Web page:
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Edited by Edward W. Fuller

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Edited by Edward W. Fuller

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Edited by Edward W. Fuller

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Nadia E. Nedzel

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Pascal Salin

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Trent J. MacDonald

Much has been said about the vices and virtues of democracy. Democracy, said Benjamin Franklin, is two wolves and a sheep voting on what to have for dinner. Lord Acton warned that democracy is susceptible to a ‘tyranny of the majority’. Winston Churchill told us that democracy is actually the worst form of government . . . except for every other form that has been tried. Not without irony, he also said that the best argument against democracy is a five-minute conversation with the average voter. H. L. Mencken described democracy as the theory that people know what they want, and deserve to get it good and hard. These quotes speak to the majoritarian dimension of democracy and the reality that even in the best-of-functioning systems 49 per cent of the people can remain unhappy. To be sure, in most modern democracies even a less-than-majority popular vote can carry an election, due to the peculiarities of electoral systems.5 Democracy, in other words, is a system to ensure that some people get what they want; it is not a system to allow everyone to do so.

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Trent J. MacDonald

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Giuseppe Eusepi and Richard E. Wagner

Antonio de Viti de Marco, accepted David Ricardo’s proposition that an extraordinary tax and a public loan are equivalent. All the same, de Viti’s theory of public debt diverged sharply from Ricardo’s. Ricardo thought effectively in representative agent terms; De Viti did not, and thought instead of macro variables as emerging out of interaction among individuals. Ricardo’s macro framework entailed the self-extinction of public debt due to its representative agent quality. In contrast, de Viti’s micro framework explained that self-extinction depended on the operating properties of the political system in which public debt was generated. Within the theoretical extremum of a system of cooperative democracy, self-extinction was a likely property. Ordinary democratic systems, however, featured continuing competition among elites striving for power. This competition enabled politically dominant groups to pass cost onto others in society, bringing about a de facto form of debt default and not self-extinction.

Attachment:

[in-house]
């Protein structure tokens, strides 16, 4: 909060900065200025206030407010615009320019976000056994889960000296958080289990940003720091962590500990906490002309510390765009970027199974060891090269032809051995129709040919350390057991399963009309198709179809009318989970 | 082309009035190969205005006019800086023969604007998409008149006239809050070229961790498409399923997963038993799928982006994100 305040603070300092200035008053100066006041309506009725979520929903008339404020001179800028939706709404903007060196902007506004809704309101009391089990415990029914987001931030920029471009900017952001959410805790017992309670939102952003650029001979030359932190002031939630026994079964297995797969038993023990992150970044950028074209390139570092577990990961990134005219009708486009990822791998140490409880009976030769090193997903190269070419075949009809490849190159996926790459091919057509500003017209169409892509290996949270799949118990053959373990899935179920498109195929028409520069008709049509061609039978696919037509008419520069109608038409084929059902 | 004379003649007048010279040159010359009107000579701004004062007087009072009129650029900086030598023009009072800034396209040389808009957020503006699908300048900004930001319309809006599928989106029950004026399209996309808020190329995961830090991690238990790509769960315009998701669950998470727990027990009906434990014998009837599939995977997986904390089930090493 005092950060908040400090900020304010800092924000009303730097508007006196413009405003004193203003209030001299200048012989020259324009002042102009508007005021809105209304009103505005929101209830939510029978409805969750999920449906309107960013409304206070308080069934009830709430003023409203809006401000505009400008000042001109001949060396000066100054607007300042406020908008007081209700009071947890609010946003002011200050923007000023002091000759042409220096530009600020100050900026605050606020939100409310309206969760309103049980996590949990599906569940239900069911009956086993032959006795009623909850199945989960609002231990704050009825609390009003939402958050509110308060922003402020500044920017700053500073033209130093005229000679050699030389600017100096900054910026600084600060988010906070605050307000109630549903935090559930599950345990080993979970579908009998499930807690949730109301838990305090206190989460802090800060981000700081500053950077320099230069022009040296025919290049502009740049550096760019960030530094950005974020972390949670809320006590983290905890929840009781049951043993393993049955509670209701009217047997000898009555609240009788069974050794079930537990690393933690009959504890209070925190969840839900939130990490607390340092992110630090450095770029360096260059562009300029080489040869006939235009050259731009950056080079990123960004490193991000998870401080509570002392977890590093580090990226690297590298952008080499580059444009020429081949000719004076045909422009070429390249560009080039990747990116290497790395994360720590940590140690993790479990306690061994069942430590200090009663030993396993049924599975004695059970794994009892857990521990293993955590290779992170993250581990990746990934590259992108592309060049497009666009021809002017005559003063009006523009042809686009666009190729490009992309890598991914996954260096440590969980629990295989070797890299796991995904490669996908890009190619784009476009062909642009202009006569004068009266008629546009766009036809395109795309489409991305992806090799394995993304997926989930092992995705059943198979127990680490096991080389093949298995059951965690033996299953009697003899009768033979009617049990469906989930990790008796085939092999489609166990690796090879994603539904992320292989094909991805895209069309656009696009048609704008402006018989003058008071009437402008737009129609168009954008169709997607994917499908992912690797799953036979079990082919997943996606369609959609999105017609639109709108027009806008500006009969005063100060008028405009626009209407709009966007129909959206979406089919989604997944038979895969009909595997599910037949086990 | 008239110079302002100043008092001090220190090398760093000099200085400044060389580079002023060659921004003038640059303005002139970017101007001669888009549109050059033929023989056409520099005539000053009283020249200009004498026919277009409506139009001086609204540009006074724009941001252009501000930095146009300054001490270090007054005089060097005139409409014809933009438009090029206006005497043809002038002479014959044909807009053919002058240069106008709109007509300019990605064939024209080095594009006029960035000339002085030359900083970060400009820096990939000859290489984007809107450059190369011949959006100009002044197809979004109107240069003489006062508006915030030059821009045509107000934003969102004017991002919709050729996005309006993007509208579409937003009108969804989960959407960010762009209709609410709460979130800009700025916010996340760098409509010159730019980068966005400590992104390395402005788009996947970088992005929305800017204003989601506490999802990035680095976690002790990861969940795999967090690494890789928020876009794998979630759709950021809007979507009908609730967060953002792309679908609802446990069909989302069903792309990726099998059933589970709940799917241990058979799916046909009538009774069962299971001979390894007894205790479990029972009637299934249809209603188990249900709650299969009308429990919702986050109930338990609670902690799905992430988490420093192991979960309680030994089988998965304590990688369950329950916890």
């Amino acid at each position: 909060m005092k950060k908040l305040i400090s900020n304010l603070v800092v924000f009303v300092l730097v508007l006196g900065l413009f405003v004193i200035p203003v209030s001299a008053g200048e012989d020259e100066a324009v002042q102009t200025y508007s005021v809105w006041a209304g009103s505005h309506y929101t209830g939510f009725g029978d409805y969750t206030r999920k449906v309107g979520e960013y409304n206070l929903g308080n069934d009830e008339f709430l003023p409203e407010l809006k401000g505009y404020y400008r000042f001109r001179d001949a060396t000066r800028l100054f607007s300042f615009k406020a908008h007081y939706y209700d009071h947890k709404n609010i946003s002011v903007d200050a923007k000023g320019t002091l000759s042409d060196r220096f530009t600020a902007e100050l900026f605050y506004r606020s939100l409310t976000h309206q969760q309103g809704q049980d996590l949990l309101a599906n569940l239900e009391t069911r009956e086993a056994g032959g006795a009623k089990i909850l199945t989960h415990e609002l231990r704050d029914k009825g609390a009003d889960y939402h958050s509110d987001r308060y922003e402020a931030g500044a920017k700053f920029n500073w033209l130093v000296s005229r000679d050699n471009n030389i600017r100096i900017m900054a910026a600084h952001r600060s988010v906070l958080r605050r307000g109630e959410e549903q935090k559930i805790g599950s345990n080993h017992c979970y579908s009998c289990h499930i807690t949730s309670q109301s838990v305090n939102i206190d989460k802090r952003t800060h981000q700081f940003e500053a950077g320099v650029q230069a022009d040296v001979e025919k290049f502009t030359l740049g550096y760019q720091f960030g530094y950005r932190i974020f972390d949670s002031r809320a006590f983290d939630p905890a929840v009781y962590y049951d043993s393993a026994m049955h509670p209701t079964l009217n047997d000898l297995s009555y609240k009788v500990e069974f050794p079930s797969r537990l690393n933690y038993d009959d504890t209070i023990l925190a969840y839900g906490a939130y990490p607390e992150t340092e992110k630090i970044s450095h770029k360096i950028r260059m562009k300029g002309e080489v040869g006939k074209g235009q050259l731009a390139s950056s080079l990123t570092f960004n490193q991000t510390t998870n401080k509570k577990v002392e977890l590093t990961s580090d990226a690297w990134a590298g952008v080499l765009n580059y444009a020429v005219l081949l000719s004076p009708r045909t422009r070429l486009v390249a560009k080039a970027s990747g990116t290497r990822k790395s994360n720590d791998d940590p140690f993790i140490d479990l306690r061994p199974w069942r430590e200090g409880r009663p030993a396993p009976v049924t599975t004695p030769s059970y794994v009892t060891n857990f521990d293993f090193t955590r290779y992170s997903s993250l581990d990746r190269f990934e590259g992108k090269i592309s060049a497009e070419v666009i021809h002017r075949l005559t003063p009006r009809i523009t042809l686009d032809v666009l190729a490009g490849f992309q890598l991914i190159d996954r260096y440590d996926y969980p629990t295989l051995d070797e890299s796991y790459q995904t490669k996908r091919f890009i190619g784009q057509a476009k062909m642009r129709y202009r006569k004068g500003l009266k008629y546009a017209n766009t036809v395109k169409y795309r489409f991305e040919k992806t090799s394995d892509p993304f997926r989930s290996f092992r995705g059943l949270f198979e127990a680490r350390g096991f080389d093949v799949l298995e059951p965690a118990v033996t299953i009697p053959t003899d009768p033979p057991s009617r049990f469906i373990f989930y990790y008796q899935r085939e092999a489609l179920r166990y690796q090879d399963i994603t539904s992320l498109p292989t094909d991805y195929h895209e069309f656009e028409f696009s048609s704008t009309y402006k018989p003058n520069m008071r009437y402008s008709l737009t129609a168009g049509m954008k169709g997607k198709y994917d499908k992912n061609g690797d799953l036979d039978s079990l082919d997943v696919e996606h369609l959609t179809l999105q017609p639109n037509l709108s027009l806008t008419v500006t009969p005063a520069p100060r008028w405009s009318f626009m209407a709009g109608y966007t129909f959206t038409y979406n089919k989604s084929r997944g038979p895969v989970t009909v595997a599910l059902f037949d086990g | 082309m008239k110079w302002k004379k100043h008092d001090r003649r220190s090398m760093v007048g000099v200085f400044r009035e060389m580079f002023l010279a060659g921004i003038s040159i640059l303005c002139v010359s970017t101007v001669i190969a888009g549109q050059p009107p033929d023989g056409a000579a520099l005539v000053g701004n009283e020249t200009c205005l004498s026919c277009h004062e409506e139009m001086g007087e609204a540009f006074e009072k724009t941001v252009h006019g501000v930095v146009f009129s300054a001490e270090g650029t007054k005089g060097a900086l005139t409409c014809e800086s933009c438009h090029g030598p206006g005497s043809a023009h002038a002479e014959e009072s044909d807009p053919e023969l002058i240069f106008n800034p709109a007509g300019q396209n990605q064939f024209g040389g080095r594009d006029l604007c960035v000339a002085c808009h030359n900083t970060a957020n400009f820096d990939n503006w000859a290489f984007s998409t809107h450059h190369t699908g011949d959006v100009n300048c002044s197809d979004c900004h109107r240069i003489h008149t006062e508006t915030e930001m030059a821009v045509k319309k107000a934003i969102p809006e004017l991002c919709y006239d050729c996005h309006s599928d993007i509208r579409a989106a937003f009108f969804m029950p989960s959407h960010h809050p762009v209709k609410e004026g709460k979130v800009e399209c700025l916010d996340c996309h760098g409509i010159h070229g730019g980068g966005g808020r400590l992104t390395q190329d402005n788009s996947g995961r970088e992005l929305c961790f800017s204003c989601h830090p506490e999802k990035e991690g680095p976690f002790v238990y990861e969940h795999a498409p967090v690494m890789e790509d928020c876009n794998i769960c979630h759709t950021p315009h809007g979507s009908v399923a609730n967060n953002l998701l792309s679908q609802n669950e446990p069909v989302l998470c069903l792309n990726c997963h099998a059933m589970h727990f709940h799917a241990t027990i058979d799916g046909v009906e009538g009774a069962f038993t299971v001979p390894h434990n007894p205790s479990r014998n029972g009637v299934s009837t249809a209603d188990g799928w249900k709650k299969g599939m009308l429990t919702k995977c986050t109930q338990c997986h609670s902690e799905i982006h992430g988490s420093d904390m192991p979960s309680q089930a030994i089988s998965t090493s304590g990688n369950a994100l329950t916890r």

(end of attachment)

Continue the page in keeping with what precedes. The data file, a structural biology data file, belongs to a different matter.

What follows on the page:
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Theocharis Grigoriadis

There are strong linkages between religion, bureaucratic organization, citizen preferences, and political regimes. The views of Lipset and Rokkan, Marx, Lukacs, Marcuse, Adorno, Weber, and Durkheim are discussed. The choice of these thinkers relates to the three grand themes that are discussed in the book: (1) The linkage between religion and political regimes in terms of social welfare expectations by the electorate, surveillance incentives, and collectivist distribution by bureaucrats; (2) The religious traditions that shape the administrative structures of local or regional communities; and (3) The different levels of policy discretion, administrative monitoring, and centralization that correspond to different sets of religious norms adopted by citizens and bureaucrats. The critique of conventional social theory treats religion in its key dimensions: as state structure, party cleavage, and social welfare.

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Edited by Giuseppe Eusepi and Richard E. Wagner